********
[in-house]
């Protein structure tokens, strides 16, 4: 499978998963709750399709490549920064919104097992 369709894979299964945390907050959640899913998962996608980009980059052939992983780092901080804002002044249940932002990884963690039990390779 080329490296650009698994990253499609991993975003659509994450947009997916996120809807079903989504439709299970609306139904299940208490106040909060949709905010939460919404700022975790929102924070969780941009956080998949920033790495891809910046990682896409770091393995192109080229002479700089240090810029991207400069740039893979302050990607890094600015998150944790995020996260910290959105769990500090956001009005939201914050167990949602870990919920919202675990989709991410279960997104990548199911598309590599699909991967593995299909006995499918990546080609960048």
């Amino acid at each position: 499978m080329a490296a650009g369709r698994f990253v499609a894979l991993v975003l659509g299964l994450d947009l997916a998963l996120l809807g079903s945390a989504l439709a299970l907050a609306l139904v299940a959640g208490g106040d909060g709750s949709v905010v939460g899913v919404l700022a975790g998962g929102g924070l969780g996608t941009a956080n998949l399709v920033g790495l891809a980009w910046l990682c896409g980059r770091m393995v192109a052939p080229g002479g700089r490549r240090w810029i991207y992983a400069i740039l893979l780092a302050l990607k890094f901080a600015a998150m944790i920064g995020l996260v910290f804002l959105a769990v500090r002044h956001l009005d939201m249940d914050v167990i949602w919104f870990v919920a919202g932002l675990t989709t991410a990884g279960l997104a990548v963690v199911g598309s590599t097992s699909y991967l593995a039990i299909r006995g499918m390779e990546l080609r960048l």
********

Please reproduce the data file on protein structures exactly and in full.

[in-house]
């Protein structure tokens, strides 16, 4: 499978998963709750399709490549920064919104097992 369709894979299964945390907050959640899913998962996608980009980059052939992983780092901080804002002044249940932002990884963690039990390779 080329490296650009698994990253499609991993975003659509994450947009997916996120809807079903989504439709299970609306139904299940208490106040909060949709905010939460919404700022975790929102924070969780941009956080998949920033790495891809910046990682896409770091393995192109080229002479700089240090810029991207400069740039893979302050990607890094600015998150944790995020996260910290959105769990500090956001009005939201914050167990949602870990919920919202675990989709991410279960997104990548199911598309590599699909991967593995299909006995499918990546080609960048």
């Amino acid at each position: 499978m080329a490296a650009g369709r698994f990253v499609a894979l991993v975003l659509g299964l994450d947009l997916a998963l996120l809807g079903s945390a989504l439709a299970l907050a609306l139904v299940a959640g208490g106040d909060g709750s949709v905010v939460g899913v919404l700022a975790g998962g929102g924070l969780g996608t941009a956080n998949l399709v920033g790495l891809a980009w910046l990682c896409g980059r770091m393995v192109a052939p080229g002479g700089r490549r240090w810029i991207y992983a400069i740039l893979l780092a302050l990607k890094f901080a600015a998150m944790i920064g995020l996260v910290f804002l959105a769990v500090r002044h956001l009005d939201m249940d914050v167990i949602w919104f870990v919920a919202g932002l675990t989709t991410a990884g279960l997104a990548v963690v199911g598309s590599t097992s699909y991967l593995a039990i299909r006995g499918m390779e990546l080609r960048l």